These techniques have enabled significant dose reductions in the last decade compared to older filtered back projection reconstruction techniques which left a much greater amount of noise in the images. So by reducing the noise in our images on the software side we’ve been able to reduce the amount of radiation required to obtain those images. Another simpler way to reduce noise on the software side is to simply build thicker slices from our data set. Because each thick slice is comprised of a greater volume of data than a thin slice would be noise in that data is suppressed when those thin slices are averaged into a thicker slice. The downside of this is a loss of spatial resolution. The radiation dose should be tailored to produce an acceptably low amount of noise in whichever slice thickness the images will be viewed in. we did speak about this in more depth on the post on image quality. When it comes to actually reducing the dose being emitted there are a variety of technical factors we can manipulate in order to do this, reducing the tube current which is the MA or the tube voltage which is the KV or the rotation time in seconds will all reduce the radiation dose to the patient. Increasing the helical pitch will also decrease the dose to the patient as they’re moving faster through the scanner relative to the rotation of the gantry. changing each of these parameters may be appropriate depending on a variety of things but it’s important to note that generally the ma will not be changed directly by the technologist. Instead most scanners are equipped with automatic ma modulation. Automated MA is calculated based on the scout images acquired before a scan. The scanner software will assess the scouts for areas of higher and lower density and will provide an appropriate MA as that z-axis location on the patient passes through the gantry for example on a chest abdomen and pelvis scan the MA will be higher through the upper chest to penetrate through the shoulders on both sides of the chest. Then it will drop down through the thorax because it’s mostly passing through air and lung tissue then it will increase again when it gets to the abdomen and then further as it gets through to the pelvis. This technique isn’t used for all body areas but will almost always be used for scans through the trunk where dose requirements can vary significantly throughout the scan.

When using this technique, a technologist will generally be able to set a certain level of desired image quality often based on the standard deviation or the amount of acceptable noise in the image and then the scanner will calculate the ma to aim for that target noise level. As well as adapting our dose throughout the length of the z-axis we can also use a few dose reduction techniques to reduce the entrance dose just at the anterior surface of the patient where radiosensitive organs like the breast thyroid and eyes are. In some cases, bismuth shielding can be placed over these areas to absorb low energy photons entering them while still allowing normal dose distribution to the remaining tissues. It’s important to add these shields after acquiring the scout images because otherwise they will be detected in the scout images and the software will simply increase the dose to compensate for them. Modern scanners are integrating different ways to achieve the same thing without the bismuth shielding by simply reducing the MA when the tube is in front of the patient so a smaller proportion of the overall dose to the patient will enter from the anterior surface. This is coupled with regular modulation of MA that decreases in the anteroposterior direction and increases in the lateral direction.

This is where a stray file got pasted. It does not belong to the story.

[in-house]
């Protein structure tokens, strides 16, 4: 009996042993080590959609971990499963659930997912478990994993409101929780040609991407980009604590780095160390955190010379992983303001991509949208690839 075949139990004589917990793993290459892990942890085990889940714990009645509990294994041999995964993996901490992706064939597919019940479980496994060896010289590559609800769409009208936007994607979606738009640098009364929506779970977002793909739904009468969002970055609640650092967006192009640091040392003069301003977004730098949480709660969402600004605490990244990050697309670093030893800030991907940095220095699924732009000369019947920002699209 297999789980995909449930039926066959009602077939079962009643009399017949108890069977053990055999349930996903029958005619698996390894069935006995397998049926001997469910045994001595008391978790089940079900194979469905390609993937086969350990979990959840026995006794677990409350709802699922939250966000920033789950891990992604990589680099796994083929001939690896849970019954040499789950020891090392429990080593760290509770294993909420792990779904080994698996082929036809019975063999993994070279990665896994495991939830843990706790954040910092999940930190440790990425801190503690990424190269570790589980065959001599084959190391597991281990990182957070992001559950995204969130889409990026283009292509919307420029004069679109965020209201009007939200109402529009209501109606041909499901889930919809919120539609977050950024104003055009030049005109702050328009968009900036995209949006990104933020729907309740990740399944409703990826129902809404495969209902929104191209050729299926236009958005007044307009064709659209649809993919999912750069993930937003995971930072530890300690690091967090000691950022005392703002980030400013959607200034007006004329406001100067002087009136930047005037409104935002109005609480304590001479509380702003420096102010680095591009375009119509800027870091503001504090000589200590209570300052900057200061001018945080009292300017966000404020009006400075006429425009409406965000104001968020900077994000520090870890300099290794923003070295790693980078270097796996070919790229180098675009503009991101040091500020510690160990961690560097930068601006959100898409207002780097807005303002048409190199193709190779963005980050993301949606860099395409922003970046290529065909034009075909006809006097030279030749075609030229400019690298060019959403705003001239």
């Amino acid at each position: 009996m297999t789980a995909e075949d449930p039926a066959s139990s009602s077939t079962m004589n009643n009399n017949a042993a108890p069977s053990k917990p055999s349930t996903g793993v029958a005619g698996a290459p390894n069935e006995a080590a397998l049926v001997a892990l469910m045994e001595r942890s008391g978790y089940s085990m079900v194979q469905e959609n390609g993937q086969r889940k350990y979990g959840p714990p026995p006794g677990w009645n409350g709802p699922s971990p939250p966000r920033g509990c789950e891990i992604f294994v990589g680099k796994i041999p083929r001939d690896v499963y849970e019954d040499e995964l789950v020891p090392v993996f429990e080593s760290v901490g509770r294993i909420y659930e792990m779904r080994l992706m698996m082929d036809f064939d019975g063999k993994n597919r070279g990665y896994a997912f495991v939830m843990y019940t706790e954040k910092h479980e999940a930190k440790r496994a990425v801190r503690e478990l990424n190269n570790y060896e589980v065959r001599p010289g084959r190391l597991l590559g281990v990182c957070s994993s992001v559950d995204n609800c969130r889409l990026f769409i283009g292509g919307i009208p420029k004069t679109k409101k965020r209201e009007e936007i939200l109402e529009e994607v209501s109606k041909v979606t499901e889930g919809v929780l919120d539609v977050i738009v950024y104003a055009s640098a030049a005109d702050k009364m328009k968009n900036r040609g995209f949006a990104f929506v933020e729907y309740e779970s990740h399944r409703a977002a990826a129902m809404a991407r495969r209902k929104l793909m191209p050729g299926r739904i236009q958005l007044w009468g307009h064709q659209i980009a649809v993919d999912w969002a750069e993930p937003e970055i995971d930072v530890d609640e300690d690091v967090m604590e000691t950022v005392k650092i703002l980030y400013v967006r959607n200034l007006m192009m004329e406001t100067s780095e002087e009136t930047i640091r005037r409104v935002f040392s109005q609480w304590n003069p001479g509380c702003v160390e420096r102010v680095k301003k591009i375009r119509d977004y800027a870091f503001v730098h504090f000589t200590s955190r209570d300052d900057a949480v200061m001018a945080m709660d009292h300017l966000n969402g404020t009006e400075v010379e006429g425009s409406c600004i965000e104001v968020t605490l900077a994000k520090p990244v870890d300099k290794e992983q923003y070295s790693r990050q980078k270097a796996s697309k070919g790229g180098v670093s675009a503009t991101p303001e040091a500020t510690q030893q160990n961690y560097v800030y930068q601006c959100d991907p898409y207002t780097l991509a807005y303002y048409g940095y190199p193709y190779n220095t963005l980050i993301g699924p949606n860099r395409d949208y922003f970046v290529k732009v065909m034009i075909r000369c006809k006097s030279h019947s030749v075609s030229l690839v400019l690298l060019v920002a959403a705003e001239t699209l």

filtration plays an important role in reducing radiation dose. Filters absorb low energy photons leaving the tube and in CT we use a bowtie filter as we discussed before.

the bowtie filter absorbs a greater number of photons at the periphery of the patient to reduce dose and ensure a more uniform distribution of photons reaching the detector.

Because the bowtie filter is designed to have a central point in the iso center of the gantry it’s really important to position the patient right in the iso center of the gantry. Meaning that they’re in the middle of the table with ways and also in the middle of the gantry in the up down direction. if not properly iso centered in the gantry the dose will not be distributed uniformly and certain areas of the patient may be starved of necessary dose while other areas receive excessive dose.

The final consideration for dose reduction in CT is out of field lead shielding and this is something which historically was used a lot but the evidence and consensus recommendations have shifted away from its use in recent years. Using a lead wrap around the pelvis when scanning the chest for example has not been shown to reduce the radiation dose to the pelvis. This is because the only radiation this would actually protect from is leakage radiation from the tube which is negligible on modern scanners. Most of the radiation reaching the pelvis on a chest scan is internally scattered radiation which obviously cannot be blocked by wrapping the pelvis in lead unless maybe you have one of those magic boxes that magicians use to cut people in half on stage but the current guidelines don’t support this method.